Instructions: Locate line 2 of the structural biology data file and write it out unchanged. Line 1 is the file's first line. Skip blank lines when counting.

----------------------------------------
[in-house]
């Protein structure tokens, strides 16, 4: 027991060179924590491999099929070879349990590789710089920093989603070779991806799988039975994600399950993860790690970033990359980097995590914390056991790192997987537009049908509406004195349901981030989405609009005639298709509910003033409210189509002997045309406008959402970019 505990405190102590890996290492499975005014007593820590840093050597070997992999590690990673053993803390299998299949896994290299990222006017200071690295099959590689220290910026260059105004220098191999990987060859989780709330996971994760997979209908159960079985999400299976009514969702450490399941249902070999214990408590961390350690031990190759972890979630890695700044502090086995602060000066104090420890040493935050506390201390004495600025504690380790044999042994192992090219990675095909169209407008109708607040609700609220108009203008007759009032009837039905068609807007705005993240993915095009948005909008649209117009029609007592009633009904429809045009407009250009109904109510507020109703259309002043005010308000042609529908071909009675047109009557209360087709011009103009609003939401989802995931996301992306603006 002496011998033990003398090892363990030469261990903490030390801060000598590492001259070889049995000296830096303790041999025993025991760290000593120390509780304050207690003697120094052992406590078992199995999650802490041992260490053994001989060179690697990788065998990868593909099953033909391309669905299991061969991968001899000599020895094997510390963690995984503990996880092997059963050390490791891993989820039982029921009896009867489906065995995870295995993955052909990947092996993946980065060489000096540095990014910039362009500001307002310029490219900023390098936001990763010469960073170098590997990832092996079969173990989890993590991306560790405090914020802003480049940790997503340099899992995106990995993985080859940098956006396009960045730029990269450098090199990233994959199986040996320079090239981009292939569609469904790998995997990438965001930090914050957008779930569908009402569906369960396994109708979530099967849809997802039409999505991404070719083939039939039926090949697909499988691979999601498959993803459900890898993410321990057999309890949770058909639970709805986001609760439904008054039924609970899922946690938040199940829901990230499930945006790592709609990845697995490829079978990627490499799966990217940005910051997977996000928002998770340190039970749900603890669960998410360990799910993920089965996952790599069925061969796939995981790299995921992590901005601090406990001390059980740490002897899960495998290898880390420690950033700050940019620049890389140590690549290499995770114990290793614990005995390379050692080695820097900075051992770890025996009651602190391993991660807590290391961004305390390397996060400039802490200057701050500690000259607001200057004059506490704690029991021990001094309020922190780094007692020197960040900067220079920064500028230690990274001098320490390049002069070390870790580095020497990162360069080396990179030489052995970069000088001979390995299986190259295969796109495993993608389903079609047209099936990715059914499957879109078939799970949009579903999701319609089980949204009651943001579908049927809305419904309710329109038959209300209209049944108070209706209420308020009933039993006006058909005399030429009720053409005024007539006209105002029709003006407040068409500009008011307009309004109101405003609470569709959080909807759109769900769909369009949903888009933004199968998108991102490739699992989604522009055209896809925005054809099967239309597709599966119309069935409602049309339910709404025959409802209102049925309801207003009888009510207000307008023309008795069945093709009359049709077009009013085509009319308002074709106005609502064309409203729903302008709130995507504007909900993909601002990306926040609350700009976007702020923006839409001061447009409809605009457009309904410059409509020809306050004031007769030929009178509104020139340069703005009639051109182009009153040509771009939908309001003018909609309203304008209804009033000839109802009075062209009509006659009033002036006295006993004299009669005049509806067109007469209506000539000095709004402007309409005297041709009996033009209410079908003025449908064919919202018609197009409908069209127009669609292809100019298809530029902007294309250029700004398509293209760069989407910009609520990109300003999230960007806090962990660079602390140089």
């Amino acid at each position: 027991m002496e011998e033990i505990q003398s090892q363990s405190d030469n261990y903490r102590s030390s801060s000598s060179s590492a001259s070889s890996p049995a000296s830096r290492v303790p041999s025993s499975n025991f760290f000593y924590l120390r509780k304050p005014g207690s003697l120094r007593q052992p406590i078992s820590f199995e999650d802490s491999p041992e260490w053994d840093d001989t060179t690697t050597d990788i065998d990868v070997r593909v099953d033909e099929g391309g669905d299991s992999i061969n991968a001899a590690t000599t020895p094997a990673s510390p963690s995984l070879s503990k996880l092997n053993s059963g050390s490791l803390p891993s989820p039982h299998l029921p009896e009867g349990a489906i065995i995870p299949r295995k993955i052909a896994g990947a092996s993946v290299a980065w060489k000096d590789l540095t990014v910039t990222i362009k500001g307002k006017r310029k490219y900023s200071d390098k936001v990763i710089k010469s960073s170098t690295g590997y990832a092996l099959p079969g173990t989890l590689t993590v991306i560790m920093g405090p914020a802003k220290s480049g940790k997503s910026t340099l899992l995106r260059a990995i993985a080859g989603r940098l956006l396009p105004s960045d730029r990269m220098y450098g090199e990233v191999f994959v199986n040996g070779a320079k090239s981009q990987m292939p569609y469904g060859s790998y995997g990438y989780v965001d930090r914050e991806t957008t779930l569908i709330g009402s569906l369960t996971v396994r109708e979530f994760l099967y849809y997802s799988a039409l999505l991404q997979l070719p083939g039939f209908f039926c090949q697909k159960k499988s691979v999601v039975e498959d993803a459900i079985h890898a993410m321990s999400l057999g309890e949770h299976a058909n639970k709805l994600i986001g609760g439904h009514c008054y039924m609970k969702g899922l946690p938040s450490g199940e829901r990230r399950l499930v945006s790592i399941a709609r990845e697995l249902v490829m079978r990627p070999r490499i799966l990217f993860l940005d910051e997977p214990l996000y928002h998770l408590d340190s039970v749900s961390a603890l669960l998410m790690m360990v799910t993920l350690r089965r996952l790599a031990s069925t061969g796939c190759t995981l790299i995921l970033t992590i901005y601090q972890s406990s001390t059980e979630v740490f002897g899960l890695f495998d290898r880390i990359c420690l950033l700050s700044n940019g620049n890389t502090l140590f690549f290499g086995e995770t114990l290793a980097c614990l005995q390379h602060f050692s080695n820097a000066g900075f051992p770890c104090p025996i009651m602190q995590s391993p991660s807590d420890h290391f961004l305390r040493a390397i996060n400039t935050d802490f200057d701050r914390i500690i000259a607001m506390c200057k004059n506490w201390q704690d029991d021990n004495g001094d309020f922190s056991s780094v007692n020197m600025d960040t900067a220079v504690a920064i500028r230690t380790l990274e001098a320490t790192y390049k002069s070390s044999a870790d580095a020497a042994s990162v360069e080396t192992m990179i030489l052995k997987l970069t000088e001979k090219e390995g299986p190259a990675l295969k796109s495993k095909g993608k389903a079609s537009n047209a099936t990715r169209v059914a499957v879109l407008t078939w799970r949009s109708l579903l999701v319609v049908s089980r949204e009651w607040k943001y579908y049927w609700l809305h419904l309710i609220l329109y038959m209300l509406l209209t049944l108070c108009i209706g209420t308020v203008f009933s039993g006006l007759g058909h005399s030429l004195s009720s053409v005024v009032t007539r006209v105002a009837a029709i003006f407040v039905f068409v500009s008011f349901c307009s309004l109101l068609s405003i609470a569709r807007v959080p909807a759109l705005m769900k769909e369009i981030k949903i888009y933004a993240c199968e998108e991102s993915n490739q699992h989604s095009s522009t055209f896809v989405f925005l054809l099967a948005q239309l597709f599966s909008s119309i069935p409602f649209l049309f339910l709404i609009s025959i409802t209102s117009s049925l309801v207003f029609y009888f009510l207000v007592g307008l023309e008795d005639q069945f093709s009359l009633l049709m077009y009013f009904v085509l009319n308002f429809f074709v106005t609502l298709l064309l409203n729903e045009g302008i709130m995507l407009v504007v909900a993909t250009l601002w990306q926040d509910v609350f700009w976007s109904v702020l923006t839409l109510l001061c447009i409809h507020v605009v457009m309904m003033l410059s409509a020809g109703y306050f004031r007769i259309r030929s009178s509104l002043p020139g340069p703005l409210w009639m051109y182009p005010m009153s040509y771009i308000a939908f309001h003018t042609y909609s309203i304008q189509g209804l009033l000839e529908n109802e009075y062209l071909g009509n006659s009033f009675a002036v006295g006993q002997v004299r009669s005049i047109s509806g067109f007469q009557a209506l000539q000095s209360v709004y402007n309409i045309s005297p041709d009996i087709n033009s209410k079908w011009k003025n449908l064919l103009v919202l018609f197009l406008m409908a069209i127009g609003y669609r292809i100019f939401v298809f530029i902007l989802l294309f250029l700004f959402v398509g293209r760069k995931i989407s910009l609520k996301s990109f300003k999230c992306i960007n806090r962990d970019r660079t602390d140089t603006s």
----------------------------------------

């Protein structure tokens, strides 16, 4: 027991060179924590491999099929070879349990590789710089920093989603070779991806799988039975994600399950993860790690970033990359980097995590914390056991790192997987537009049908509406004195349901981030989405609009005639298709509910003033409210189509002997045309406008959402970019 505990405190102590890996290492499975005014007593820590840093050597070997992999590690990673053993803390299998299949896994290299990222006017200071690295099959590689220290910026260059105004220098191999990987060859989780709330996971994760997979209908159960079985999400299976009514969702450490399941249902070999214990408590961390350690031990190759972890979630890695700044502090086995602060000066104090420890040493935050506390201390004495600025504690380790044999042994192992090219990675095909169209407008109708607040609700609220108009203008007759009032009837039905068609807007705005993240993915095009948005909008649209117009029609007592009633009904429809045009407009250009109904109510507020109703259309002043005010308000042609529908071909009675047109009557209360087709011009103009609003939401989802995931996301992306603006 002496011998033990003398090892363990030469261990903490030390801060000598590492001259070889049995000296830096303790041999025993025991760290000593120390509780304050207690003697120094052992406590078992199995999650802490041992260490053994001989060179690697990788065998990868593909099953033909391309669905299991061969991968001899000599020895094997510390963690995984503990996880092997059963050390490791891993989820039982029921009896009867489906065995995870295995993955052909990947092996993946980065060489000096540095990014910039362009500001307002310029490219900023390098936001990763010469960073170098590997990832092996079969173990989890993590991306560790405090914020802003480049940790997503340099899992995106990995993985080859940098956006396009960045730029990269450098090199990233994959199986040996320079090239981009292939569609469904790998995997990438965001930090914050957008779930569908009402569906369960396994109708979530099967849809997802039409999505991404070719083939039939039926090949697909499988691979999601498959993803459900890898993410321990057999309890949770058909639970709805986001609760439904008054039924609970899922946690938040199940829901990230499930945006790592709609990845697995490829079978990627490499799966990217940005910051997977996000928002998770340190039970749900603890669960998410360990799910993920089965996952790599069925061969796939995981790299995921992590901005601090406990001390059980740490002897899960495998290898880390420690950033700050940019620049890389140590690549290499995770114990290793614990005995390379050692080695820097900075051992770890025996009651602190391993991660807590290391961004305390390397996060400039802490200057701050500690000259607001200057004059506490704690029991021990001094309020922190780094007692020197960040900067220079920064500028230690990274001098320490390049002069070390870790580095020497990162360069080396990179030489052995970069000088001979390995299986190259295969796109495993993608389903079609047209099936990715059914499957879109078939799970949009579903999701319609089980949204009651943001579908049927809305419904309710329109038959209300209209049944108070209706209420308020009933039993006006058909005399030429009720053409005024007539006209105002029709003006407040068409500009008011307009309004109101405003609470569709959080909807759109769900769909369009949903888009933004199968998108991102490739699992989604522009055209896809925005054809099967239309597709599966119309069935409602049309339910709404025959409802209102049925309801207003009888009510207000307008023309008795069945093709009359049709077009009013085509009319308002074709106005609502064309409203729903302008709130995507504007909900993909601002990306926040609350700009976007702020923006839409001061447009409809605009457009309904410059409509020809306050004031007769030929009178509104020139340069703005009639051109182009009153040509771009939908309001003018909609309203304008209804009033000839109802009075062209009509006659009033002036006295006993004299009669005049509806067109007469209506000539000095709004402007309409005297041709009996033009209410079908003025449908064919919202018609197009409908069209127009669609292809100019298809530029902007294309250029700004398509293209760069989407910009609520990109300003999230960007806090962990660079602390140089």